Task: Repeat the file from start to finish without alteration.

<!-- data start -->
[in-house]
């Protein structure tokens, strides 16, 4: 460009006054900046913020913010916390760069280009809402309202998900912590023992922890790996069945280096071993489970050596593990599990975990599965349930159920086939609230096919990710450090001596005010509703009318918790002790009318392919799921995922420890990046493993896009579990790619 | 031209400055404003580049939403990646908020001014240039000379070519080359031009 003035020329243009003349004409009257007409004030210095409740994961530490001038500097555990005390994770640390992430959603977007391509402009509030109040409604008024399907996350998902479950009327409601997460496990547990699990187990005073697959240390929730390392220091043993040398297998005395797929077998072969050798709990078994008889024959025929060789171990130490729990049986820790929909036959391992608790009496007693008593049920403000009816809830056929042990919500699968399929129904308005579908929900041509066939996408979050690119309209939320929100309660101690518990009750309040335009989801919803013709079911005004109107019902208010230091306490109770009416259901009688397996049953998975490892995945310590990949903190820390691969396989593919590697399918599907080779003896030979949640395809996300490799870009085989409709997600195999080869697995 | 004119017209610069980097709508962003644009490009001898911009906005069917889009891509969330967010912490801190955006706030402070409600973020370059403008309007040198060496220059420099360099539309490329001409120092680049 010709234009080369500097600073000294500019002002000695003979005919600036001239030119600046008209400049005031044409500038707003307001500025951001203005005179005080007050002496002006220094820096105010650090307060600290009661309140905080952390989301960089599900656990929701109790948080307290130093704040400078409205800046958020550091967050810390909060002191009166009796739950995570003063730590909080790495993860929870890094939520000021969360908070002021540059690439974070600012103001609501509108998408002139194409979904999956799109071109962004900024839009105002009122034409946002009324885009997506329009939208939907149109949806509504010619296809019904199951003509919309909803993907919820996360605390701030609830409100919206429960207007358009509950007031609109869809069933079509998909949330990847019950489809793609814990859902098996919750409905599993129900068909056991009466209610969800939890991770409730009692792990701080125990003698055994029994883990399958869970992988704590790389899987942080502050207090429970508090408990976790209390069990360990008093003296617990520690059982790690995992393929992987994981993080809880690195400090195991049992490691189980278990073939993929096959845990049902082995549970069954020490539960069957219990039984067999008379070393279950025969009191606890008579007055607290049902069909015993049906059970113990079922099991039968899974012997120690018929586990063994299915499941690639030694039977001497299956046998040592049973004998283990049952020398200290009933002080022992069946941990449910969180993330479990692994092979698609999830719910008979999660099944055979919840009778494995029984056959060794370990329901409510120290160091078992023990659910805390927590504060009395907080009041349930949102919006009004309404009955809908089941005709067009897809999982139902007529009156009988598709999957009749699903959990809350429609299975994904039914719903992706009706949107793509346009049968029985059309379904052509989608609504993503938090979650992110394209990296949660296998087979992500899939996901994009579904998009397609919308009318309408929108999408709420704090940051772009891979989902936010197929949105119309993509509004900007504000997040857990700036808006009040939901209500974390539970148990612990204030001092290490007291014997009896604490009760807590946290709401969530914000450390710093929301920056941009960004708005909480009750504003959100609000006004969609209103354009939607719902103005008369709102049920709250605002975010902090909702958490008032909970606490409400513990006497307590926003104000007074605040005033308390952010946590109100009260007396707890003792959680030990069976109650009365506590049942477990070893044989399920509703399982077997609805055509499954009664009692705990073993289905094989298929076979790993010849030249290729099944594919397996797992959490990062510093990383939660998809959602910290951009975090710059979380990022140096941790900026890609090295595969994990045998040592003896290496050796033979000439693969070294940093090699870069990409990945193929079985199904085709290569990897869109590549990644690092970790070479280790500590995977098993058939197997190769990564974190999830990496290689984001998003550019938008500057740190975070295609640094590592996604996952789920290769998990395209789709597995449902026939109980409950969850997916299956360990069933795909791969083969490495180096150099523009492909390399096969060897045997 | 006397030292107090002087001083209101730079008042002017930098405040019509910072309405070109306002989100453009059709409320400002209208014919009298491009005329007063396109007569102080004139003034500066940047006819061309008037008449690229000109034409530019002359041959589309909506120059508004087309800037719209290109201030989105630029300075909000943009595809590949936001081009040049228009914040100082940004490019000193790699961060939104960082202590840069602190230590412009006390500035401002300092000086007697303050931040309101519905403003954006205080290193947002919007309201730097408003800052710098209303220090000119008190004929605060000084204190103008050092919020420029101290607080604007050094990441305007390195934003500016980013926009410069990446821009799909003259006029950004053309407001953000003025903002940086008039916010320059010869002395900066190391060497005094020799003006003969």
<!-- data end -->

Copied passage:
[in-house]
């Protein structure tokens, strides 16, 4: 460009006054900046913020913010916390760069280009809402309202998900912590023992922890790996069945280096071993489970050596593990599990975990599965349930159920086939609230096919990710450090001596005010509703009318918790002790009318392919799921995922420890990046493993896009579990790619 | 031209400055404003580049939403990646908020001014240039000379070519080359031009 003035020329243009003349004409009257007409004030210095409740994961530490001038500097555990005390994770640390992430959603977007391509402009509030109040409604008024399907996350998902479950009327409601997460496990547990699990187990005073697959240390929730390392220091043993040398297998005395797929077998072969050798709990078994008889024959025929060789171990130490729990049986820790929909036959391992608790009496007693008593049920403000009816809830056929042990919500699968399929129904308005579908929900041509066939996408979050690119309209939320929100309660101690518990009750309040335009989801919803013709079911005004109107019902208010230091306490109770009416259901009688397996049953998975490892995945310590990949903190820390691969396989593919590697399918599907080779003896030979949640395809996300490799870009085989409709997600195999080869697995 | 004119017209610069980097709508962003644009490009001898911009906005069917889009891509969330967010912490801190955006706030402070409600973020370059403008309007040198060496220059420099360099539309490329001409120092680049 010709234009080369500097600073000294500019002002000695003979005919600036001239030119600046008209400049005031044409500038707003307001500025951001203005005179005080007050002496002006220094820096105010650090307060600290009661309140905080952390989301960089599900656990929701109790948080307290130093704040400078409205800046958020550091967050810390909060002191009166009796739950995570003063730590909080790495993860929870890094939520000021969360908070002021540059690439974070600012103001609501509108998408002139194409979904999956799109071109962004900024839009105002009122034409946002009324885009997506329009939208939907149109949806509504010619296809019904199951003509919309909803993907919820996360605390701030609830409100919206429960207007358009509950007031609109869809069933079509998909949330990847019950489809793609814990859902098996919750409905599993129900068909056991009466209610969800939890991770409730009692792990701080125990003698055994029994883990399958869970992988704590790389899987942080502050207090429970508090408990976790209390069990360990008093003296617990520690059982790690995992393929992987994981993080809880690195400090195991049992490691189980278990073939993929096959845990049902082995549970069954020490539960069957219990039984067999008379070393279950025969009191606890008579007055607290049902069909015993049906059970113990079922099991039968899974012997120690018929586990063994299915499941690639030694039977001497299956046998040592049973004998283990049952020398200290009933002080022992069946941990449910969180993330479990692994092979698609999830719910008979999660099944055979919840009778494995029984056959060794370990329901409510120290160091078992023990659910805390927590504060009395907080009041349930949102919006009004309404009955809908089941005709067009897809999982139902007529009156009988598709999957009749699903959990809350429609299975994904039914719903992706009706949107793509346009049968029985059309379904052509989608609504993503938090979650992110394209990296949660296998087979992500899939996901994009579904998009397609919308009318309408929108999408709420704090940051772009891979989902936010197929949105119309993509509004900007504000997040857990700036808006009040939901209500974390539970148990612990204030001092290490007291014997009896604490009760807590946290709401969530914000450390710093929301920056941009960004708005909480009750504003959100609000006004969609209103354009939607719902103005008369709102049920709250605002975010902090909702958490008032909970606490409400513990006497307590926003104000007074605040005033308390952010946590109100009260007396707890003792959680030990069976109650009365506590049942477990070893044989399920509703399982077997609805055509499954009664009692705990073993289905094989298929076979790993010849030249290729099944594919397996797992959490990062510093990383939660998809959602910290951009975090710059979380990022140096941790900026890609090295595969994990045998040592003896290496050796033979000439693969070294940093090699870069990409990945193929079985199904085709290569990897869109590549990644690092970790070479280790500590995977098993058939197997190769990564974190999830990496290689984001998003550019938008500057740190975070295609640094590592996604996952789920290769998990395209789709597995449902026939109980409950969850997916299956360990069933795909791969083969490495180096150099523009492909390399096969060897045997 | 006397030292107090002087001083209101730079008042002017930098405040019509910072309405070109306002989100453009059709409320400002209208014919009298491009005329007063396109007569102080004139003034500066940047006819061309008037008449690229000109034409530019002359041959589309909506120059508004087309800037719209290109201030989105630029300075909000943009595809590949936001081009040049228009914040100082940004490019000193790699961060939104960082202590840069602190230590412009006390500035401002300092000086007697303050931040309101519905403003954006205080290193947002919007309201730097408003800052710098209303220090000119008190004929605060000084204190103008050092919020420029101290607080604007050094990441305007390195934003500016980013926009410069990446821009799909003259006029950004053309407001953000003025903002940086008039916010320059010869002395900066190391060497005094020799003006003969």